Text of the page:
Rambam says those who ignore their responsibility to the poor are called “lawless” in the same way that an idol worshipper is called “lawless.” He says, “God is close to the pleas of the poor. Therefore be careful with their cries!”
"He who closes his ears to the outcry of the poor, he too will call and not be answered!"
But we are not here to call for nor glory in the downfall of our fellow. We do not wish ill upon the wealthy. We are here to rescue them from their fate, which is ours too. Just as our father Abraham sought to rescue Sodom, pleading with the Creator to spare the city its ultimate retribution for its cruelty to the poor, we come to plead for the poor and wealthy alike.
As Rebbe Nachman taught, “The purpose of sounding the Shofar is to arouse people from their sleep.” And so we seek to rouse the wealthy with our collective cry.
"Our repentance, our mitzvah of listening to the shofar blasts," said Rebbe Nachman, "arouses Hashem’s pity on us." And so with the cries of our shofars, we beseech the Creator to have pity and plead for mercy on behalf of the poor and the destitute, on behalf of the worker and the migrant, on behalf of the enslaved and the oppressed, and on behalf of the wealthy who exploit, enslave and oppress, that they may come to repent and be redeemed.
Thus we find ourselves here, at Occupy Wall Street. We come here to this seemingly unusual setting on one of the holiest days of the Jewish Year, not only to celebrate, but to “Open thy mouth, judge righteously and plead the cause of the poor and needy.” We come here to dedicate ourselves to the struggle on behalf of our fellow human beings, to ensure their dignity, to uphold their rights, to pursue justice on their behalf, and to resist the cynicism, callousness, greed and evil exhibited by “those who would devour the needy.” We assemble here to rededicate and renew ourselves, reawaken our spirits, refine our consciousness, reassert our values, clarify our purpose, and to reignite our passion. We have come to renew the world, with a sacred vision for humanity.
Rebbe Nachman teaches, “Know that thought is very powerful. If a person concentrates very deeply about something he can bring it about.” And so on Rosh Hashanah, we devote our consciousness to conceptualizing and projecting a vision of the world in which we want to live: A world of justice, kidness, compassion, charity, healing, peace, and loving.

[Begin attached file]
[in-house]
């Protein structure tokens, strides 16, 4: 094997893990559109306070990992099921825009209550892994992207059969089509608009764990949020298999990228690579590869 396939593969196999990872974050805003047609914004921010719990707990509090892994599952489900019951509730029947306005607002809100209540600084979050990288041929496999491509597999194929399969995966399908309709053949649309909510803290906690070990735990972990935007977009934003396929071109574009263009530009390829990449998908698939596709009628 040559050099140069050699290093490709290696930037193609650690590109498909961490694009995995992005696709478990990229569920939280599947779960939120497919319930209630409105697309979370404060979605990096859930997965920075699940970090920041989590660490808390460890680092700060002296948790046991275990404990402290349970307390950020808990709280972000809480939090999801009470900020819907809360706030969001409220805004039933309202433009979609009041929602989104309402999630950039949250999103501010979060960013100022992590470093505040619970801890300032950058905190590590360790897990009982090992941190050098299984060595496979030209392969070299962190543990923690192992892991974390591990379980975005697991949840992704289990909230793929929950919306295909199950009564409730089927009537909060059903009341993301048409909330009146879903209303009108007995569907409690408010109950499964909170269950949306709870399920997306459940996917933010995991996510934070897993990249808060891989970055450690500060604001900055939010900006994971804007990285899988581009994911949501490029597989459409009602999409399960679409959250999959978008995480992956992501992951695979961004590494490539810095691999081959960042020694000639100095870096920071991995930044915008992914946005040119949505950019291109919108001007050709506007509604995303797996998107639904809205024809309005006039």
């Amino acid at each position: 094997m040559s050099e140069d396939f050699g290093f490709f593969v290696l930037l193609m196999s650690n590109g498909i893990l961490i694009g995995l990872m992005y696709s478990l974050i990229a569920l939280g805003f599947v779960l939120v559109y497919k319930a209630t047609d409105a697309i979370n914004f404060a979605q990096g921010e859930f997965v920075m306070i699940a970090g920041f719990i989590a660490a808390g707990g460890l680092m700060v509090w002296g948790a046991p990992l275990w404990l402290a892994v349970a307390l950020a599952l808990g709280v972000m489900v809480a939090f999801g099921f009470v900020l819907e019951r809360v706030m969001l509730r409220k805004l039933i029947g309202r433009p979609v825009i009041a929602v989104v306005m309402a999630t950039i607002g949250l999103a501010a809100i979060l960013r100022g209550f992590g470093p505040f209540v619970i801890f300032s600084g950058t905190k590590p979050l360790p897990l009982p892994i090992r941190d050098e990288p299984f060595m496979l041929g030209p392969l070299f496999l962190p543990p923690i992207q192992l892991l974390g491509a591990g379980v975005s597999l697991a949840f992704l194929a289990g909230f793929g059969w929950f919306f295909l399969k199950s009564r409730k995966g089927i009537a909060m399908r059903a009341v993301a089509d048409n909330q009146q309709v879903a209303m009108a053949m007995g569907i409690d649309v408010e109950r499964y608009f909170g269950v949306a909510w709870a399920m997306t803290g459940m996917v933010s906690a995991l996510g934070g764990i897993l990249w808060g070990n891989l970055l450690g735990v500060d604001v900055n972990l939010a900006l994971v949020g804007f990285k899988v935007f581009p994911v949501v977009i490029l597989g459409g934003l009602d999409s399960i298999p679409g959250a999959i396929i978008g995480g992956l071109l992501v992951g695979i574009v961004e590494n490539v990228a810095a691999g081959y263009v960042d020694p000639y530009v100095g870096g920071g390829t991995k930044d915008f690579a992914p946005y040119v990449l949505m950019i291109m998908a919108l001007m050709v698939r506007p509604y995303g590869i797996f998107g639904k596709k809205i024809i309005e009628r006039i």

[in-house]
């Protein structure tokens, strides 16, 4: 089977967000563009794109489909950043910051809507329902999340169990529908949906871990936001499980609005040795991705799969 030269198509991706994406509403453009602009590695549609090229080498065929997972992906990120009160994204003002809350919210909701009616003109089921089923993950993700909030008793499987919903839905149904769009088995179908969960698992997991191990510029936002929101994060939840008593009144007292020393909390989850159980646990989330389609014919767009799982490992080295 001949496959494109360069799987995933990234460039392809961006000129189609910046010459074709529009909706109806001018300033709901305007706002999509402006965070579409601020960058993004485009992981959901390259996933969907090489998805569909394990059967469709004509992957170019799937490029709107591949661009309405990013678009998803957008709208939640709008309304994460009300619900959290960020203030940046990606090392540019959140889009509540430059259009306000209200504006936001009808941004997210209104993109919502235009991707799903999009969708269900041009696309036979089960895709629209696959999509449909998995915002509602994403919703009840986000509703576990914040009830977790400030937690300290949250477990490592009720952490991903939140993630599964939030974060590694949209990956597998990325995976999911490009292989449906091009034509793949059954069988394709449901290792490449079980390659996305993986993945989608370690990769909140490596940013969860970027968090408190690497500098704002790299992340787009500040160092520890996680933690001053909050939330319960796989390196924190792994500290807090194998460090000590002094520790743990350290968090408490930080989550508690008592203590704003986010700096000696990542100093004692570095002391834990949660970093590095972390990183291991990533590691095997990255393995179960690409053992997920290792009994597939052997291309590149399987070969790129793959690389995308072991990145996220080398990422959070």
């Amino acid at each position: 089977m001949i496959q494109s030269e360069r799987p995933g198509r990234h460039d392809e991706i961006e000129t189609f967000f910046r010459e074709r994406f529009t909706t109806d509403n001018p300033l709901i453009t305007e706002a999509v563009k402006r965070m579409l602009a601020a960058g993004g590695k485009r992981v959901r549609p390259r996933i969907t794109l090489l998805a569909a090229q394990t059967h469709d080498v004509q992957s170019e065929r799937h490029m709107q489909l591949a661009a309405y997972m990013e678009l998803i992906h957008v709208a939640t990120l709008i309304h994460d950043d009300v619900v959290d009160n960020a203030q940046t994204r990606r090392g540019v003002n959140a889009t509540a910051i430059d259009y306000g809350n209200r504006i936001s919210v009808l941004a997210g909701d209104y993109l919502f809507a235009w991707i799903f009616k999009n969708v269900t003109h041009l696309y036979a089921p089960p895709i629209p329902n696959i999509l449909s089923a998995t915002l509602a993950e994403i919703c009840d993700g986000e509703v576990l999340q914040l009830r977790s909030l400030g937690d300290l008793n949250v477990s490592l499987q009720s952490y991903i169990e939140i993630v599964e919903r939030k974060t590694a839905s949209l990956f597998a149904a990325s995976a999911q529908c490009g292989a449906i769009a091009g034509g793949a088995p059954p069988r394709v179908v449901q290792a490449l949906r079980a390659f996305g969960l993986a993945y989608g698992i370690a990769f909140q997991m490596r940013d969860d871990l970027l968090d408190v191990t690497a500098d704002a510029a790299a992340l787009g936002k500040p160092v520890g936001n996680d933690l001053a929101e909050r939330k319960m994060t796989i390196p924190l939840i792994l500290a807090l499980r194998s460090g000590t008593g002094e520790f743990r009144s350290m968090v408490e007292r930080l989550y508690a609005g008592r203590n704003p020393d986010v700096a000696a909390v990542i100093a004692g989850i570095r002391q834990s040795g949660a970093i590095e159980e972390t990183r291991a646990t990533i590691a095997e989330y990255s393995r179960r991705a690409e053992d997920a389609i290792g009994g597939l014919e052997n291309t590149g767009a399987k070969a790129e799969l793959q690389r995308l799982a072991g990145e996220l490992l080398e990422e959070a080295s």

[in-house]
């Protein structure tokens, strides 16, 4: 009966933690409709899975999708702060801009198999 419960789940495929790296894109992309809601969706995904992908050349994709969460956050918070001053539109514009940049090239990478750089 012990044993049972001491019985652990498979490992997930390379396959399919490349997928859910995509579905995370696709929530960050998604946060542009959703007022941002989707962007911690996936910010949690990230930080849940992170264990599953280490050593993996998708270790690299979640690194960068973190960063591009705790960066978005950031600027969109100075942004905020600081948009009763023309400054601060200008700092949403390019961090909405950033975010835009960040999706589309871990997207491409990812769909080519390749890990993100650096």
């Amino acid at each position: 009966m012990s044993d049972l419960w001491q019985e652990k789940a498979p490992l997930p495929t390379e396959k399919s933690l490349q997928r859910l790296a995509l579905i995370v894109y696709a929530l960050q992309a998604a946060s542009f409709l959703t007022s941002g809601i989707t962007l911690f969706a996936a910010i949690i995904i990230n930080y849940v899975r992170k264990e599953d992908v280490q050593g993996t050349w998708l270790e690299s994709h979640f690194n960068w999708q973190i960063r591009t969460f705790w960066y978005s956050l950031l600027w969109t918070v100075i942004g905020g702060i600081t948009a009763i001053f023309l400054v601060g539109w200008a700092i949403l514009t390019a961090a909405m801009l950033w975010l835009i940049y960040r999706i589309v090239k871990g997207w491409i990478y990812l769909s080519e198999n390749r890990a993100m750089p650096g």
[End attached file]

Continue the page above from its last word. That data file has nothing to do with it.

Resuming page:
Close your eyes and envision a world without want, a world without suffering, a world without pain, a world without inequality, a world without inequity. Hold that vision in your mind. Imprint that vision upon your consciousness. Keep it in your mind when you wake up and when you go to sleep. When you contemplate your interactions with others. When you contemplate your activism and your work on behalf of those in need. When you’re on the barricades tomorrow, tussling with the NYPD. When you’re talking with your partner and your children. With your fellow students and coworkers. With your parents and their cranky, conservative friends. With the conservatives with whom you argue on Facebook. Keep it in mind for as long as you can, with as much intensity as you can, and in spite of every deterrent. Rise to meet that vision. Allow that vision to transform you, to transform the way you interact in the world. To transform the way you interact with yourself. Recognize the Divine in yourself, recognize the Divine in your fellow, celebrate humanity and the dignity of all humans the way you celebrate those dearest to you. And soon you will find that the world will rise to meet your vision.
May Hashem bless us with a year of prosperity and peace and the heralding of a new paradigm in which justice reigns supreme.
Happy birthday humans! Happy birthday OWS! Happy New Year! Shana tova u’metukah! Chag sameach! Peace, blessings and love to all!
Sunday, September 16, 2012
In or near Zuccotti Park, NYC (TBD) RSVP Online
September 17, the one year anniversary of Occupy Wall Street, is rapidly approaching. The S17 Day of Action, which commemorates this anniversary, by chance or by fate, fortuitously falls on the Jewish high holiday of Rosh Hashanah, the celebration of the Jewish New Year.
Last year, on Yom Kippur, the holiest day of the Jewish year, a Kol Nidre service was held at Occupy Wall Street, drawing an estimated 1,000 participants, and receiving international media attention. A sukkah for the Jewish holiday of Sukkot was later erected in Zuccotti Park, creating the precedent for the tent city that soon followed. These actions were the efforts of Occupy Judaism, a loose collective of Jewish activists, educators, community organizers, and everyday Janes and Joes, representing a broad spectrum of the Jewish community.
Occupy Judaism is coming together again to celebrate Occupy’s one year anniversary and the Jewish New Year together, with Occupy Rosh Hashanah. On the evening of September 16, in or near Zuccotti Park, hundreds of Jews will gather to pray and cry out for a just world, culminating in the blowing of the shofar, heralding a New Year of renewed action, and the tumbling of Wall Street like the walls of Jericho.